That’s the headline to a report in today’s Birmingham Post. It concerns the conviction earlier this week of three young men from the city – Irfan Naseer, Irfan Khalid and Ashik Ali – who were charged under Section 5 of the Terrorism Act 2006 with engaging in conduct in preparation for intended acts of terrorism.
The plot in fact never got beyond the stage of the convicted men discussing possible acts of terrorism among themselves, and they were arrested before any explosive devices had been built or the materials necessary to build them had been acquired. Even the prosecutor stated that their “precise targets remained unclear”, but argued that the men “had dangerous aspirations”.
The reason the police knew about these aspirations was that the security services had the men under surveillance and recorded their conversations. The men obviously wouldn’t have discussed their plans with their own families, still less with the wider Muslim community, so it is difficult to see how the community could have informed the police about this rather nebulous plot.
The only part of the “terrorism plot” to which anyone in the community was privy was that four other young men who were part of the group at one point tried to attend a training camp in Pakistan. This turned out to be a complete farce. The Post quotes detectives involved in the case as stating that none of the men received any terror training as they were only in the camp for a day, because their outraged families found out where they were and demanded that they leave.
The senior investigating officer, DI Adam Gough, told the Post: “We know pressure was applied to them to come back. Shahid Khan virtually ran home. Three of the four came back almost immediately, while the fourth stayed with his family in Pakistan.” Gough went on to say that it was “a success story in that the families did bring those people back and it shows the vast majority of the community abhor terrorism in the same way we do”.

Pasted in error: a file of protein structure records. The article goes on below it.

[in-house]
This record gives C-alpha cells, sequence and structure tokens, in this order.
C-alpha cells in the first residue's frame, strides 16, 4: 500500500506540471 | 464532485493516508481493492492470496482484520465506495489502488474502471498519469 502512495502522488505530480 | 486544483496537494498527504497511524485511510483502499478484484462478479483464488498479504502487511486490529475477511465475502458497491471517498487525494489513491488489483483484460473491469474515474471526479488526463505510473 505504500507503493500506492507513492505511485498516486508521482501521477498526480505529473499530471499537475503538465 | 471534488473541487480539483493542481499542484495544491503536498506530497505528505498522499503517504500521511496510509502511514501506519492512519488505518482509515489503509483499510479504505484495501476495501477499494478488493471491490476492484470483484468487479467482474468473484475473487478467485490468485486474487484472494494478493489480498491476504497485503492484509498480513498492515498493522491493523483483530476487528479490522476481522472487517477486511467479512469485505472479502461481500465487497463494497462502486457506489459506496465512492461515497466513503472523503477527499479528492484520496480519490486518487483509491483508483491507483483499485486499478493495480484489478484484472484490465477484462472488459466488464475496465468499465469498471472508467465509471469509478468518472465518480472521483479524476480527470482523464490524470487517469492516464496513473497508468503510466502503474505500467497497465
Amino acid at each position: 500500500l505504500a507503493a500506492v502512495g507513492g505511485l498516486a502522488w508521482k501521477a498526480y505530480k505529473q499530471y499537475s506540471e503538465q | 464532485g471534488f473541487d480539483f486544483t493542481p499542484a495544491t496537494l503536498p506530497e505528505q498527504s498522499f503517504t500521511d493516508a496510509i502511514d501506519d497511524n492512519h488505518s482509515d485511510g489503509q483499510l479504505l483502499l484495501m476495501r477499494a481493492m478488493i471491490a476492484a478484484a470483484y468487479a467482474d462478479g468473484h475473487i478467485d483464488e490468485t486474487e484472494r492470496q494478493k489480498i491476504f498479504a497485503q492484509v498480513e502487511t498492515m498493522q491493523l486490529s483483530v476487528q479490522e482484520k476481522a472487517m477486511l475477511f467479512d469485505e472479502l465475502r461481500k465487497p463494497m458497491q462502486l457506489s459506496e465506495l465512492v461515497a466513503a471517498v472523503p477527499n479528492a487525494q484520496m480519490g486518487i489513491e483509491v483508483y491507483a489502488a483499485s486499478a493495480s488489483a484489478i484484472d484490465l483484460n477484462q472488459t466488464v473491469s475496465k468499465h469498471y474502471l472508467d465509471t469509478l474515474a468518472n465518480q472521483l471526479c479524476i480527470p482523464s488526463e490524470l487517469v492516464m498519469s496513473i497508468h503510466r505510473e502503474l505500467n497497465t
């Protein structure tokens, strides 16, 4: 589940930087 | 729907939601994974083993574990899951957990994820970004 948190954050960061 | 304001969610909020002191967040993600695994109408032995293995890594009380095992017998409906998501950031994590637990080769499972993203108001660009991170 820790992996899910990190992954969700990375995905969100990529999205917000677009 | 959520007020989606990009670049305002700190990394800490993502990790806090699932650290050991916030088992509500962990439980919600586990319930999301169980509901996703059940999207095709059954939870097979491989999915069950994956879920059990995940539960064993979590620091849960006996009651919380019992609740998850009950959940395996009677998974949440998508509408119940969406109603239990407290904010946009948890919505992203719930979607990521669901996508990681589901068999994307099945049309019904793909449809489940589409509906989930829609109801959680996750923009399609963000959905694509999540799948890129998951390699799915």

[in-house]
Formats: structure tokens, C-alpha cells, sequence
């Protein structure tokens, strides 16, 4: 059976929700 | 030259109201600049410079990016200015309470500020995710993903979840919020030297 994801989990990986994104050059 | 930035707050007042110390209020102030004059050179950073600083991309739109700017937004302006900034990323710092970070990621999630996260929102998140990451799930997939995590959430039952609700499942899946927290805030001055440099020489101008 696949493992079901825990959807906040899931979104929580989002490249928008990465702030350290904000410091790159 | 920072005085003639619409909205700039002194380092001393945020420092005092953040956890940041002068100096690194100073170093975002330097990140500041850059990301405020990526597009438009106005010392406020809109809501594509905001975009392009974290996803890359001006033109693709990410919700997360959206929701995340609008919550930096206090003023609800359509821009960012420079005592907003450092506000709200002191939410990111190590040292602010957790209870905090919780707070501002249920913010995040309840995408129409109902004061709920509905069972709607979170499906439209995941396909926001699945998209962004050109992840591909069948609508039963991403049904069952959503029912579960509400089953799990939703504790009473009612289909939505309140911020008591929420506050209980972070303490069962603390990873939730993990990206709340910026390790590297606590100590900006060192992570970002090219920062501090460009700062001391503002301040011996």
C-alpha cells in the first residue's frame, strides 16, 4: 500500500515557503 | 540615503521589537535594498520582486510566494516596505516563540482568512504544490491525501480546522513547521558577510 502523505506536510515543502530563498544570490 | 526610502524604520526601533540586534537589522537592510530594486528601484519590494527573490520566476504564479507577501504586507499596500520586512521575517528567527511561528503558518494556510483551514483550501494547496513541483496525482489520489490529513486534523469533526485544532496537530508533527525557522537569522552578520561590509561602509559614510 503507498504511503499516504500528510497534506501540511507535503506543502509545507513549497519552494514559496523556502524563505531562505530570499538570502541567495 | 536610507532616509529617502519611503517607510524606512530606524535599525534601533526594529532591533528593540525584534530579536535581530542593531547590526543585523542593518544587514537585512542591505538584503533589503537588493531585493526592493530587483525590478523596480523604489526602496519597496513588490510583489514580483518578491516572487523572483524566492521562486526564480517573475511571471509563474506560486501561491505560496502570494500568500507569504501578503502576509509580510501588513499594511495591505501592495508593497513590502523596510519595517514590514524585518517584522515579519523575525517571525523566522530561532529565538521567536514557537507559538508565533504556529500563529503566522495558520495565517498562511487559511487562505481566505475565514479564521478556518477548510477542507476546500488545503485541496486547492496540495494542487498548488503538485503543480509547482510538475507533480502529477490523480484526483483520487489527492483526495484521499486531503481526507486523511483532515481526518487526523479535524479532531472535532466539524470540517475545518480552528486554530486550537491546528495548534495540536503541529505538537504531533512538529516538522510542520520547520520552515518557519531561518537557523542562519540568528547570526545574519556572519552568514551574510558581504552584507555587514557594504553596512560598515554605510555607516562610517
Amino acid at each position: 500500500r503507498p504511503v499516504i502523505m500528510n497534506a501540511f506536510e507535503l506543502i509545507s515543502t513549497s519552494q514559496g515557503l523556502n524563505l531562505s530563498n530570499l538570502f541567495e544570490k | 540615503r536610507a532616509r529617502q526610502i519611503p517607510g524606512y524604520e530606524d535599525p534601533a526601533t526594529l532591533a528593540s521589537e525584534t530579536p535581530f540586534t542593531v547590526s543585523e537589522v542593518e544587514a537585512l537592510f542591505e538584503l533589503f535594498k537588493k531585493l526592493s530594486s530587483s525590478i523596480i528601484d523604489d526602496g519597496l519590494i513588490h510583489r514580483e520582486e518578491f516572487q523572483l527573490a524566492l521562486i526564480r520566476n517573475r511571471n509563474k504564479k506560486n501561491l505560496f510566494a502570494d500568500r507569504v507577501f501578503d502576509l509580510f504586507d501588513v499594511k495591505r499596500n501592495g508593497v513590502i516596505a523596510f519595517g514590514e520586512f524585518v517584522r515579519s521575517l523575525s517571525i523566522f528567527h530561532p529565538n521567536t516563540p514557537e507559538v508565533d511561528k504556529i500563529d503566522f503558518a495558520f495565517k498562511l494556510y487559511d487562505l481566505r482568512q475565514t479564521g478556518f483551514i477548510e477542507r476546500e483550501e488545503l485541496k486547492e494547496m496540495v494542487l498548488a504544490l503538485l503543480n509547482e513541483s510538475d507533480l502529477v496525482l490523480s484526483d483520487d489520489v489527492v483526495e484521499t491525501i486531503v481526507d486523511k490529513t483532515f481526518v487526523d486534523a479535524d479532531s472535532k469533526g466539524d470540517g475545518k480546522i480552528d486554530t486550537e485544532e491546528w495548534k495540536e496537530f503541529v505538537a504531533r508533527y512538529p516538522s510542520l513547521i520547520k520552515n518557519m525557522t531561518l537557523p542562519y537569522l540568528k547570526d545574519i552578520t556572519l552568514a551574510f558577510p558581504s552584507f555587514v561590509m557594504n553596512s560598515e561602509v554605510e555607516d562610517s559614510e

That the families didn’t inform the police about this incident is most likely explained by the fact that they thought the young men were being idiots rather than seriously planning acts of terrorism (and even at the conclusion of the trial it’s still not entirely clear which they were). On top of this, just a one-day visit to such a camp would have left the men open to prosecution under Section 8 of the Terrorism Act (which does not require that any actual training should have taken place) and they could have faced prison sentences of up to ten years.
Assistant Chief Constable Marcus Beale, the head of counter-terrorism at West Midlands Police, was evidently pressed by thePost to criticise the Muslim community for failing to act against the would-be terrorists. All he was prepared to say was:
“The families were trying to do their best to get them back and stop them getting into trouble, rather than get in touch with us. I agree it would have been really good if more could have been shared with us, and we could have dealt with it in a different way. In terms of community engagement, would I like them to come forward more? Yes, I would. Do I think they (the Muslim community) were being disruptive – no, I do not.”
This is the basis on which the Post runs an inflammatory headline accusing the entire Birmingham Muslim community of remaining silent about a terrorism plot of which they knew nothing and which existed in little more than words.